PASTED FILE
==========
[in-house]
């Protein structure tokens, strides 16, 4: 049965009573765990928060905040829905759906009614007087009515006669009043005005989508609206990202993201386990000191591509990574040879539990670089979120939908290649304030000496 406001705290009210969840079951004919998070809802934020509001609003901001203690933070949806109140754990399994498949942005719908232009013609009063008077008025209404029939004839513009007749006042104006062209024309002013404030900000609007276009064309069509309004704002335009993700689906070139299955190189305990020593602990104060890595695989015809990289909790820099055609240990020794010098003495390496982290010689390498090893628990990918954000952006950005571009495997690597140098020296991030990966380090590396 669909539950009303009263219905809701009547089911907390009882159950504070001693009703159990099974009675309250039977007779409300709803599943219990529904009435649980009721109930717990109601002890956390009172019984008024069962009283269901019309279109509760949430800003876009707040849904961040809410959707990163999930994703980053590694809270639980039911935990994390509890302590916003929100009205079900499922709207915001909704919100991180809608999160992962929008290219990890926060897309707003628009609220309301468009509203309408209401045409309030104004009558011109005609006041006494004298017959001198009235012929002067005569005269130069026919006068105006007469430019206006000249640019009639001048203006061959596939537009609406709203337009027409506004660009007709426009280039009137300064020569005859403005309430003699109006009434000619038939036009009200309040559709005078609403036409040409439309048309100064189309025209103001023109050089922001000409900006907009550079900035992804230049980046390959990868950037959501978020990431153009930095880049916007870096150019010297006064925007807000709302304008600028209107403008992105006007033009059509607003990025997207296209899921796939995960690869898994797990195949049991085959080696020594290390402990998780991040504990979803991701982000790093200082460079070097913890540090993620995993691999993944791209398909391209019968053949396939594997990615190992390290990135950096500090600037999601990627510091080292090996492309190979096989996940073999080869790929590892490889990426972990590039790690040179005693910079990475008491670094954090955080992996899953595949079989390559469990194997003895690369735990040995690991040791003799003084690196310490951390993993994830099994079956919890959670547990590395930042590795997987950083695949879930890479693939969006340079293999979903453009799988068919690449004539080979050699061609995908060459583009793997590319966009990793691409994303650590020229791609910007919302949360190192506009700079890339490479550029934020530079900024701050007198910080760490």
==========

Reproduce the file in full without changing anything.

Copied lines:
[in-house]
């Protein structure tokens, strides 16, 4: 049965009573765990928060905040829905759906009614007087009515006669009043005005989508609206990202993201386990000191591509990574040879539990670089979120939908290649304030000496 406001705290009210969840079951004919998070809802934020509001609003901001203690933070949806109140754990399994498949942005719908232009013609009063008077008025209404029939004839513009007749006042104006062209024309002013404030900000609007276009064309069509309004704002335009993700689906070139299955190189305990020593602990104060890595695989015809990289909790820099055609240990020794010098003495390496982290010689390498090893628990990918954000952006950005571009495997690597140098020296991030990966380090590396 669909539950009303009263219905809701009547089911907390009882159950504070001693009703159990099974009675309250039977007779409300709803599943219990529904009435649980009721109930717990109601002890956390009172019984008024069962009283269901019309279109509760949430800003876009707040849904961040809410959707990163999930994703980053590694809270639980039911935990994390509890302590916003929100009205079900499922709207915001909704919100991180809608999160992962929008290219990890926060897309707003628009609220309301468009509203309408209401045409309030104004009558011109005609006041006494004298017959001198009235012929002067005569005269130069026919006068105006007469430019206006000249640019009639001048203006061959596939537009609406709203337009027409506004660009007709426009280039009137300064020569005859403005309430003699109006009434000619038939036009009200309040559709005078609403036409040409439309048309100064189309025209103001023109050089922001000409900006907009550079900035992804230049980046390959990868950037959501978020990431153009930095880049916007870096150019010297006064925007807000709302304008600028209107403008992105006007033009059509607003990025997207296209899921796939995960690869898994797990195949049991085959080696020594290390402990998780991040504990979803991701982000790093200082460079070097913890540090993620995993691999993944791209398909391209019968053949396939594997990615190992390290990135950096500090600037999601990627510091080292090996492309190979096989996940073999080869790929590892490889990426972990590039790690040179005693910079990475008491670094954090955080992996899953595949079989390559469990194997003895690369735990040995690991040791003799003084690196310490951390993993994830099994079956919890959670547990590395930042590795997987950083695949879930890479693939969006340079293999979903453009799988068919690449004539080979050699061609995908060459583009793997590319966009990793691409994303650590020229791609910007919302949360190192506009700079890339490479550029934020530079900024701050007198910080760490």